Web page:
Rob McEwen: $5,000 Gold and $200 Silver Predicted
Source: Zig Lambo and Sally Lowder of
The Gold Report
Rob McEwen has become a legend in the gold mining industry by
skillfully assembling and building mining companies over the past
20 years. In this exclusive
interview, he explains his rationale for $5,000/oz. gold and
$200/oz. silver and how the factors leading to those price levels
will affect the industry and the companies exploring for and
producing the metals.
The Gold Report:
Rob, you've been quite vocal about your belief that gold will
reach $5,000/oz. (ounce) and silver $200/oz. for silver. Why and
when will that happen?
Your readers need to appreciate: Gold is money. It is currency. I
think the number of people familiar with gold will grow as people
see gold as a currency. China, India, Russia are buying gold to
diversify their foreign reserves. To restore the confidence in
currencies, I think some central banks, such as the Chinese and
possibly the Russian, will increase their gold holdings to the
level that the percentage of their total currency will be greater
than that of any other currency in the world. At that point, they
will assert that their currency should become the reserve
currency of the world.
If you look at the last gold run, gold went from $200/oz. in
mid-1979 to $800/oz. in early 1980. During the 10-year period of
1970-1980, we saw a 20-fold increase in the price, from $40/oz.
to over $800/oz. We also had a 20-year low in 2001 of $250/oz. If
you apply that 20-times multiple, you're up to $5,000/oz.
For silver, if you use the historic ratio of an exchange ratio
with gold of 16:1, you get to $312, so $200 is conservative. I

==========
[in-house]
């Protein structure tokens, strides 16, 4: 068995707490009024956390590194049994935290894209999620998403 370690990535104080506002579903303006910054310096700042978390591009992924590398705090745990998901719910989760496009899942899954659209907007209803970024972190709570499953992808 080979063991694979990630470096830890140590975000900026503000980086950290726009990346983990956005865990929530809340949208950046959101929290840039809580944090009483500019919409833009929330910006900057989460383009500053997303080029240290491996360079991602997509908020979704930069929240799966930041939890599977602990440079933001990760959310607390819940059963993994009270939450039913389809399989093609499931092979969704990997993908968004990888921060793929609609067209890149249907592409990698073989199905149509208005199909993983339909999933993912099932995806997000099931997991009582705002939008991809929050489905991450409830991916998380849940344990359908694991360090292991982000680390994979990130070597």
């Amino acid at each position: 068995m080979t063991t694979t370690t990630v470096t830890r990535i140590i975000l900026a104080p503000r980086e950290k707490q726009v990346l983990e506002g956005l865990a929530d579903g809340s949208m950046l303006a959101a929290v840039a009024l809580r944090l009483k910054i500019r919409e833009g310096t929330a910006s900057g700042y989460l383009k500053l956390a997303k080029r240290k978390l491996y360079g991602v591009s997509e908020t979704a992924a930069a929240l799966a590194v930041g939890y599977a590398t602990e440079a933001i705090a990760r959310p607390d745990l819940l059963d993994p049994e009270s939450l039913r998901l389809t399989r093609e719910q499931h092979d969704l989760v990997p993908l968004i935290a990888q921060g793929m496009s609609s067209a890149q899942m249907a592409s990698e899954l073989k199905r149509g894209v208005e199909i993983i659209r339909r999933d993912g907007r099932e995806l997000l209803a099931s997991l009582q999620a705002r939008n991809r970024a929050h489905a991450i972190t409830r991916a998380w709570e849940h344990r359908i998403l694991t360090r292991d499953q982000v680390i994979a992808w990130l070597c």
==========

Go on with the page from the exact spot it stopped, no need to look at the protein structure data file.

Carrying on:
think we'll see these numbers within four years' time.
You are talking about a 15-year bull market for gold and silver,
starting in 2001 and ending in 2015 or 2016?
Yes. I don't think prices will necessarily fall dramatically, but
gold and silver will reach the zenith of purchasing power
relative to other asset classes. When gold peaked in 1980,
Volcker was channeling up interest rates. If you had rolled out
of bullion into fixed income then, you would have made a tidy
Are you predicting prices of $5,000/oz. and $200/oz. as spikes,
or plateaus that they will reach, stay at and trade around?
I think you'll have a spike at or above $5,000. Credit will
become more expensive, and at some point credit will be denied.
There'll be a need for liquidity, and the metals address that
When prices reach those levels, any project that smells of gold
or silver will become a prospect that people will try to put into
production. Will we end up with a glut of gold and silver on the
No, but the higher prices will spur more exploration. At the same
time, it is getting harder to bring a mine into production. It
takes longer and costs more. The regulators have put more rules
in place. It is not so much that the rules are wrong, but it's
the extended time frames. The risk of putting a property into
production has gone up dramatically.
You're starting to see real limits on the amount of growth
that can occur. In the 1990s and 2000s, very few people were
going through mining schools because there weren't many career
opportunities. The people who built the physical plants have
scaled back. We are seeing the impact of that lack of investment
in education, in the productive capacity of the suppliers and
huge jumps in the capital expenditures for various projects.
Labor wants a larger piece and you see a lot more labor strikes.
Finally, governments are looking at the mining industry as a very
easy target to extract more money from because the industry
doesn't have a lot of friends.
There is also a problem finding mining engineers who have track
records of putting projects with proven ounces into production.
There is a lack of intellectual capital.
You can see that manifesting itself all over the place. Coal
mines in Australia are hiring miners from Tennessee. They commute
between Tennessee and Australia on a three-week cycle. One
headhunter told me he had an assignment to hire 400 people-mining
engineers, geologists and related workers-for an iron ore mine.
His instructions were to make offers 50% higher than their
On top of that, the mines have been mining lower and lower
grade, supported by the higher prices. Few high-grade deposits
are being found. You have to put more capital in the ground and
mine a lower quality or concentration of mineral to stand